Petkov, Mincho | Surviving Mesothelioma

Petkov, Mincho

Can you fly?

Imagine that you are skydiving and you find out that your parachute cannot open. With all this fun, now all of a sudden there is no time. I am sure no one would like to continue imagining. Life can good, bad, and ugly but it rarely put us in such a serious situation. We complain about problems on a daily basis and as soon as we face something more serious, we surrender and do whatever people tell us we should do or whatever solution we come up with first. Then we sit down to analyze our mistake. Why did I not get prepared on a first place? Why did I not study the problem? Why did I not study all the options? Why did I act so emotionally? The answer is easy – we are not perfect. Most likely we will not face the same problem again and, as usual, we will not be prepared for the next serious one. We all skydive: from a plane, from the time we pay the entrance fee at the night club to the time we leave the club, or from the time we start reading a book until the time we finish it. Unfortunately, some people have the parachute problem – the most serious of the serious problems. Fortunately, we can learn from their way of handling the problem. James “Rhio” O’Connor, a cancer survivor, has proven to us that our own mind and attitudes are the only limitations of our capabilities and that self-motivation can give us wings.

Mr. O’Connor was diagnosed with mesothelioma, an asbestos-caused form of cancer, in 2001. In his situation, surgery was not an option and chemotherapy would decrease the quality of his life without significant results. Doctors gave him a year to live and told him to take some time for himself and then get hospice care. Instead, he fought back. He was not prepared, probably like most of the 35,000 Americans that are expected to be diagnosed in the coming decade, but he did not panic or surrender. He studied “Mr. Meso,” as he called the disease. He learned about how it is formed, what it does to you, how it can be managed, and what would be the consequences of the various methods of fighting the disease. Together with professional clinicians he changed the way he lived and gave himself more than eight years of life.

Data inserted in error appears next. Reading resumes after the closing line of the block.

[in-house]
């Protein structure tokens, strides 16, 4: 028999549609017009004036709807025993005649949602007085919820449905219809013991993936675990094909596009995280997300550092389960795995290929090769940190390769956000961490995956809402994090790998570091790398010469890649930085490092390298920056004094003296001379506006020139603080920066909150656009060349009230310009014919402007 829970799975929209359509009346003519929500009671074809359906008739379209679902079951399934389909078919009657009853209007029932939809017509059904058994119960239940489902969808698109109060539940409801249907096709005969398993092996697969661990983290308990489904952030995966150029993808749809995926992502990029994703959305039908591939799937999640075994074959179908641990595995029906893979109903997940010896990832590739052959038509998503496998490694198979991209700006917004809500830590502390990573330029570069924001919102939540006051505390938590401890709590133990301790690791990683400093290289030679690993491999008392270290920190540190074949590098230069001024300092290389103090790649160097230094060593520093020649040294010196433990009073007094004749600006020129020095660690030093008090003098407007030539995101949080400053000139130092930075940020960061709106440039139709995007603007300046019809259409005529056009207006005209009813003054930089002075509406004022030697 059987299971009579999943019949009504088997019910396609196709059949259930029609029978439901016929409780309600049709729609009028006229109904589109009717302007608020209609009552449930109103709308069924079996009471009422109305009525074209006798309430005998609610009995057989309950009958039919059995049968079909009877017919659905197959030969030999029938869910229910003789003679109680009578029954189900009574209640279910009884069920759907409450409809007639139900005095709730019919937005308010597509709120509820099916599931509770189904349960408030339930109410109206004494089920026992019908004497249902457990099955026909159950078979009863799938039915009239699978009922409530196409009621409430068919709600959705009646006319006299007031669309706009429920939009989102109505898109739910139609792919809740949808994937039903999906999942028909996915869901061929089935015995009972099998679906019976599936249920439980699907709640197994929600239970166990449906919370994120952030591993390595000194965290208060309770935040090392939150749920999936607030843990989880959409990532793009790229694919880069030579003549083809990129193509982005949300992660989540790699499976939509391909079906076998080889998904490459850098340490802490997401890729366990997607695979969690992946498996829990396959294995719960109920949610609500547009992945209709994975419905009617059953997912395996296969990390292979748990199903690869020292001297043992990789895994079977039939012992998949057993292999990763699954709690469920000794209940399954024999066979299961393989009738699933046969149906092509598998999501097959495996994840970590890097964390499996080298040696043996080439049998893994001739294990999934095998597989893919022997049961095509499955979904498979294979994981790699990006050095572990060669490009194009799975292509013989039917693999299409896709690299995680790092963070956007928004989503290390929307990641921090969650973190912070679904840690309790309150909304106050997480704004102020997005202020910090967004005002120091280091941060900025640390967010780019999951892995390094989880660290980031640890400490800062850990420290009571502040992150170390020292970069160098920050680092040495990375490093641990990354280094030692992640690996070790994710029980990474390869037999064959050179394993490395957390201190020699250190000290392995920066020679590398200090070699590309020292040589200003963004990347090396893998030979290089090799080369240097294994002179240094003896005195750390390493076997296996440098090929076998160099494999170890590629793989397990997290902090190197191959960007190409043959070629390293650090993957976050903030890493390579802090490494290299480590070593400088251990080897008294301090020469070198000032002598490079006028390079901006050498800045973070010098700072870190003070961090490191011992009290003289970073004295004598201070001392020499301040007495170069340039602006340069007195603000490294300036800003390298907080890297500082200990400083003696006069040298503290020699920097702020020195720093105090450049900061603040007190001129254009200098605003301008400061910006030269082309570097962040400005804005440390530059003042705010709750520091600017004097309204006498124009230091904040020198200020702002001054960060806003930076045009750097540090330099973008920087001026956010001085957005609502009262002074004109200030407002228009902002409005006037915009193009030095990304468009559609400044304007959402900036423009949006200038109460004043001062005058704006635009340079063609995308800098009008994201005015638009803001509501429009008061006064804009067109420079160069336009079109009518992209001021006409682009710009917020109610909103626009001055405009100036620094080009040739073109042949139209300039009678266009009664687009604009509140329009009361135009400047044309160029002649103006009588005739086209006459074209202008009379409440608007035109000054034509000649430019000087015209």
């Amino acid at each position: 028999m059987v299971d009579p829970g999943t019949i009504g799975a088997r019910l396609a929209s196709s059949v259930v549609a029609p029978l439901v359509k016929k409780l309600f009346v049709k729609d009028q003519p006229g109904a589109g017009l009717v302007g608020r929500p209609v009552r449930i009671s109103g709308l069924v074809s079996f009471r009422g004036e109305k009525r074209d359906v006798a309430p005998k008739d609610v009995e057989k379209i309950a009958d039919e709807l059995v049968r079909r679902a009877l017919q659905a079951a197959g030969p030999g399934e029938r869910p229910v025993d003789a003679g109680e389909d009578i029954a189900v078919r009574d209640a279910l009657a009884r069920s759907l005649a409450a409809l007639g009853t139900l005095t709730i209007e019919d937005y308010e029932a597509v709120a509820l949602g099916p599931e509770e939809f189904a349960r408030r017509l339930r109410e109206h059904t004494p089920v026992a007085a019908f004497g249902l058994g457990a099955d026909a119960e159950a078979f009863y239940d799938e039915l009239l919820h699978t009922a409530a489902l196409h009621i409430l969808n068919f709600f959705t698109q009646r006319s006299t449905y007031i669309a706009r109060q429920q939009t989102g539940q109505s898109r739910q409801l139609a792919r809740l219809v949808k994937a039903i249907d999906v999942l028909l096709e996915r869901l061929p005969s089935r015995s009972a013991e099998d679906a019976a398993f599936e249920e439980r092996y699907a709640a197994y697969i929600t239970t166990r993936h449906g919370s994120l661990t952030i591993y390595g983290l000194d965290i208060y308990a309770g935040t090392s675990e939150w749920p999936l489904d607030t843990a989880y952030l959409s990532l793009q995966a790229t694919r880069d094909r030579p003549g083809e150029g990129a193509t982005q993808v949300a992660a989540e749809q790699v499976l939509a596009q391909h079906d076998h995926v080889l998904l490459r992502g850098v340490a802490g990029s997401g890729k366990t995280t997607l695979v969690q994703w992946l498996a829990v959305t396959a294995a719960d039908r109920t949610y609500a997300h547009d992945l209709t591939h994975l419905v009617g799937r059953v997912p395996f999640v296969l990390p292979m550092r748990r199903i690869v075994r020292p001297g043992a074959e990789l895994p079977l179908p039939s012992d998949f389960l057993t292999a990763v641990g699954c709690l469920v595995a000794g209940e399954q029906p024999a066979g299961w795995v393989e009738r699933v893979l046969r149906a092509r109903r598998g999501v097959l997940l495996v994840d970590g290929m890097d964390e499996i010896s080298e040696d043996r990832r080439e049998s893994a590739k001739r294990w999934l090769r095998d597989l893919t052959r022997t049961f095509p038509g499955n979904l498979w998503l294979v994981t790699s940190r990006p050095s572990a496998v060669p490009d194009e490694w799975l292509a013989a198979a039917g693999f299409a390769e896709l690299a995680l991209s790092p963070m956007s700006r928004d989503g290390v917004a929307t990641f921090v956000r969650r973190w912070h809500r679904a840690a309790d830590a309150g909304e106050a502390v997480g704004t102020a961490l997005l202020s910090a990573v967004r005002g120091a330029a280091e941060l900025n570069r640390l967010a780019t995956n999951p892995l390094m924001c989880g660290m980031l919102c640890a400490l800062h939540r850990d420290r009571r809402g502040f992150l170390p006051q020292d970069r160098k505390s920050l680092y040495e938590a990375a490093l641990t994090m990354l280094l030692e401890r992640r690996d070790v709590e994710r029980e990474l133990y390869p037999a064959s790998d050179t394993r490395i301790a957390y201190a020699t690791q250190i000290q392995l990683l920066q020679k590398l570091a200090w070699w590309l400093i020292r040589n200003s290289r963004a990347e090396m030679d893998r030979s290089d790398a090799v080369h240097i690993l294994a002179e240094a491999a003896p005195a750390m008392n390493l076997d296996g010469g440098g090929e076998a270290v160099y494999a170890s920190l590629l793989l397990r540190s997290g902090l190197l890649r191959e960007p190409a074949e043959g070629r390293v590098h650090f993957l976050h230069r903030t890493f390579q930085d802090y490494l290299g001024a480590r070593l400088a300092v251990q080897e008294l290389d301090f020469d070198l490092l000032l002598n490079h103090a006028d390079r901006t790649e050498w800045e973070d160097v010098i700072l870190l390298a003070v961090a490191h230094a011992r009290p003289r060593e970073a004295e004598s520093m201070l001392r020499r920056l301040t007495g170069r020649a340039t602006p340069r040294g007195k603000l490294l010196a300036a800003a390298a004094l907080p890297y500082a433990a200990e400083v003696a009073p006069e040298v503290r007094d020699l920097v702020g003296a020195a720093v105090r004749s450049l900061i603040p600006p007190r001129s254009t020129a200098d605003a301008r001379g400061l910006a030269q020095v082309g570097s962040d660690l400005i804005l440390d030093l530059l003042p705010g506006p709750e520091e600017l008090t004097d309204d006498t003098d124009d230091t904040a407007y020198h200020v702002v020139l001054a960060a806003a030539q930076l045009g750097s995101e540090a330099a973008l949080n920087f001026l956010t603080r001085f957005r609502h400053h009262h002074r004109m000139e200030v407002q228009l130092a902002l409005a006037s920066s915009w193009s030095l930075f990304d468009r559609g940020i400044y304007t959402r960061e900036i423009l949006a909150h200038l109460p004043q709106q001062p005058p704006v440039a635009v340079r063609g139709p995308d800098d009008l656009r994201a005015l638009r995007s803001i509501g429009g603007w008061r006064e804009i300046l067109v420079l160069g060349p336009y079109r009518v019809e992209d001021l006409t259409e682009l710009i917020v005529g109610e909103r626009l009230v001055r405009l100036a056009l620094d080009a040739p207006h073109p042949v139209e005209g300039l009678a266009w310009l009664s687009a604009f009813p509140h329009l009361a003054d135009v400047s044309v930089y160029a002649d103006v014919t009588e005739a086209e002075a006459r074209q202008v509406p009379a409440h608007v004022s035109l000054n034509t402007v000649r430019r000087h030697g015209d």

The scientific research on mesothelioma, as well as any other illness, is the first place to look for treatment. Medical professionals have the experience of thousands of affected people and have already tried many of the available methods for handling the disease. This knowledge is available and should be taken advantage of. The cruelty of “Mr. Meso” is that it is usually discovered too late because the symptoms come too late. If one of the medical methods, such as surgery, chemotherapy, or radiation, is appropriate, it should be used unless the expected results would not be satisfying. In the case of Rhio O’Connor, the usual practices were inappropriate, which turned out maybe to be for his good.

The usual ways to fight such illnesses include more than the scientific way. Cancer is one of the greatest challenges of our time. Money can be earned, a career can be made, and friends can be found, but to beat cancer you need more than that. This is where the unusual methods come into play. I would learn, as I am sure people do, about everything than can be used against the disease. If the recommendation is to stay upside down to feel better, I would learn to walk with my arms; if somebody discovered that tea made from grass is helpful, I would add it to my salad too. There are many types of alternative medicine used today and many of them are suggested by clinicians. It is very important not to do unnecessary harm to ourselves. That is why we should always be smart and try to learn from others’ mistakes. The question is which treatments to pick? Besides the alternative approaches that are proven to have little positive effects in fighting cancer, there are probably thousands others, such as CH-23, whose founder states that this is a real cure but the officials do not agree. Then, there is no true answer of what is the best way to fight the disease and, anyway, there is no universal solution.